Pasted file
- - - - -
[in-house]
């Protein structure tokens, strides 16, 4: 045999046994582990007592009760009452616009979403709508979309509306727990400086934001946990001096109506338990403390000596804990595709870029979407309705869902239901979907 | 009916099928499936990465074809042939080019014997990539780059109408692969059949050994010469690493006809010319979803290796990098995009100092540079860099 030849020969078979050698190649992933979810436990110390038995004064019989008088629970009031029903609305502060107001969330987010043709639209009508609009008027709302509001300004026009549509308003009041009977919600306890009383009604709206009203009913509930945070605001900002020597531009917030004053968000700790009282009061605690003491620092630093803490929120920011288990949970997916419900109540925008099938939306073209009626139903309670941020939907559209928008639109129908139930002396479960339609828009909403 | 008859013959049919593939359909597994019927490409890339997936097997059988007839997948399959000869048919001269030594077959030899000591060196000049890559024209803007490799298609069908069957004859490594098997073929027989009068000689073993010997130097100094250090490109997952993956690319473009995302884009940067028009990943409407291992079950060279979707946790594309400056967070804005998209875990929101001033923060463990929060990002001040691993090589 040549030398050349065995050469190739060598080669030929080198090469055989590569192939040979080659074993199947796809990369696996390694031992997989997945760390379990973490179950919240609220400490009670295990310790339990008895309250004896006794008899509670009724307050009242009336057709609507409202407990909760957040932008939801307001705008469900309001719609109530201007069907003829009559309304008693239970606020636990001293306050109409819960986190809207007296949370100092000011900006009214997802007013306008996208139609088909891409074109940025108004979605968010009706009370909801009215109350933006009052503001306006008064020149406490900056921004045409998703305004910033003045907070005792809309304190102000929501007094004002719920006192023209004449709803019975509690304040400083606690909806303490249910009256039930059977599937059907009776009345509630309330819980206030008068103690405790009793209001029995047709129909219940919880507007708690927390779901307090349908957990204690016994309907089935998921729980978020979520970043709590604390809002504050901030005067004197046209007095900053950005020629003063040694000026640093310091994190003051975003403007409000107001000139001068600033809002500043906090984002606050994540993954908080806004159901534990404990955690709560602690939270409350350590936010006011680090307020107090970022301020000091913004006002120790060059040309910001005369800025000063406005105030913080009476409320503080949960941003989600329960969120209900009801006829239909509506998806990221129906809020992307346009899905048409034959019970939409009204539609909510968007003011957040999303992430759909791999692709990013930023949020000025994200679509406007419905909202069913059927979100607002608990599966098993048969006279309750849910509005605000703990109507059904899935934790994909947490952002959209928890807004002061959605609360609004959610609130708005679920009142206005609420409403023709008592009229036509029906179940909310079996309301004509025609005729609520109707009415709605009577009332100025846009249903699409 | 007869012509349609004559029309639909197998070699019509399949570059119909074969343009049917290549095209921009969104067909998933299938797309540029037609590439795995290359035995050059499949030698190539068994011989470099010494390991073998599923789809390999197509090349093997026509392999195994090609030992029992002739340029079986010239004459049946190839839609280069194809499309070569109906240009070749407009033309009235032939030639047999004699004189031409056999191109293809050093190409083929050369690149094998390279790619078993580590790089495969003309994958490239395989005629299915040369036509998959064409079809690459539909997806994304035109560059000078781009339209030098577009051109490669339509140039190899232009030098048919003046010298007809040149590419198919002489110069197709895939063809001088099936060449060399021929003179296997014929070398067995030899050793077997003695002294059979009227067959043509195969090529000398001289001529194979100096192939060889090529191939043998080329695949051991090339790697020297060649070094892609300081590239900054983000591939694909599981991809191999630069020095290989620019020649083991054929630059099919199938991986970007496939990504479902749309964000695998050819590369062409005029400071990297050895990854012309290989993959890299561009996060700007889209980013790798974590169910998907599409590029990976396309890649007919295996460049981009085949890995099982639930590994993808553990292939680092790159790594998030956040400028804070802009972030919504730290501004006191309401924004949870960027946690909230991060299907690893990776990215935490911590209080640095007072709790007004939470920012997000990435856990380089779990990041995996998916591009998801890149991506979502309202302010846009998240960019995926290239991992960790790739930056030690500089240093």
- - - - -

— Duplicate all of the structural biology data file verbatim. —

[in-house]
């Protein structure tokens, strides 16, 4: 045999046994582990007592009760009452616009979403709508979309509306727990400086934001946990001096109506338990403390000596804990595709870029979407309705869902239901979907 | 009916099928499936990465074809042939080019014997990539780059109408692969059949050994010469690493006809010319979803290796990098995009100092540079860099 030849020969078979050698190649992933979810436990110390038995004064019989008088629970009031029903609305502060107001969330987010043709639209009508609009008027709302509001300004026009549509308003009041009977919600306890009383009604709206009203009913509930945070605001900002020597531009917030004053968000700790009282009061605690003491620092630093803490929120920011288990949970997916419900109540925008099938939306073209009626139903309670941020939907559209928008639109129908139930002396479960339609828009909403 | 008859013959049919593939359909597994019927490409890339997936097997059988007839997948399959000869048919001269030594077959030899000591060196000049890559024209803007490799298609069908069957004859490594098997073929027989009068000689073993010997130097100094250090490109997952993956690319473009995302884009940067028009990943409407291992079950060279979707946790594309400056967070804005998209875990929101001033923060463990929060990002001040691993090589 040549030398050349065995050469190739060598080669030929080198090469055989590569192939040979080659074993199947796809990369696996390694031992997989997945760390379990973490179950919240609220400490009670295990310790339990008895309250004896006794008899509670009724307050009242009336057709609507409202407990909760957040932008939801307001705008469900309001719609109530201007069907003829009559309304008693239970606020636990001293306050109409819960986190809207007296949370100092000011900006009214997802007013306008996208139609088909891409074109940025108004979605968010009706009370909801009215109350933006009052503001306006008064020149406490900056921004045409998703305004910033003045907070005792809309304190102000929501007094004002719920006192023209004449709803019975509690304040400083606690909806303490249910009256039930059977599937059907009776009345509630309330819980206030008068103690405790009793209001029995047709129909219940919880507007708690927390779901307090349908957990204690016994309907089935998921729980978020979520970043709590604390809002504050901030005067004197046209007095900053950005020629003063040694000026640093310091994190003051975003403007409000107001000139001068600033809002500043906090984002606050994540993954908080806004159901534990404990955690709560602690939270409350350590936010006011680090307020107090970022301020000091913004006002120790060059040309910001005369800025000063406005105030913080009476409320503080949960941003989600329960969120209900009801006829239909509506998806990221129906809020992307346009899905048409034959019970939409009204539609909510968007003011957040999303992430759909791999692709990013930023949020000025994200679509406007419905909202069913059927979100607002608990599966098993048969006279309750849910509005605000703990109507059904899935934790994909947490952002959209928890807004002061959605609360609004959610609130708005679920009142206005609420409403023709008592009229036509029906179940909310079996309301004509025609005729609520109707009415709605009577009332100025846009249903699409 | 007869012509349609004559029309639909197998070699019509399949570059119909074969343009049917290549095209921009969104067909998933299938797309540029037609590439795995290359035995050059499949030698190539068994011989470099010494390991073998599923789809390999197509090349093997026509392999195994090609030992029992002739340029079986010239004459049946190839839609280069194809499309070569109906240009070749407009033309009235032939030639047999004699004189031409056999191109293809050093190409083929050369690149094998390279790619078993580590790089495969003309994958490239395989005629299915040369036509998959064409079809690459539909997806994304035109560059000078781009339209030098577009051109490669339509140039190899232009030098048919003046010298007809040149590419198919002489110069197709895939063809001088099936060449060399021929003179296997014929070398067995030899050793077997003695002294059979009227067959043509195969090529000398001289001529194979100096192939060889090529191939043998080329695949051991090339790697020297060649070094892609300081590239900054983000591939694909599981991809191999630069020095290989620019020649083991054929630059099919199938991986970007496939990504479902749309964000695998050819590369062409005029400071990297050895990854012309290989993959890299561009996060700007889209980013790798974590169910998907599409590029990976396309890649007919295996460049981009085949890995099982639930590994993808553990292939680092790159790594998030956040400028804070802009972030919504730290501004006191309401924004949870960027946690909230991060299907690893990776990215935490911590209080640095007072709790007004939470920012997000990435856990380089779990990041995996998916591009998801890149991506979502309202302010846009998240960019995926290239991992960790790739930056030690500089240093």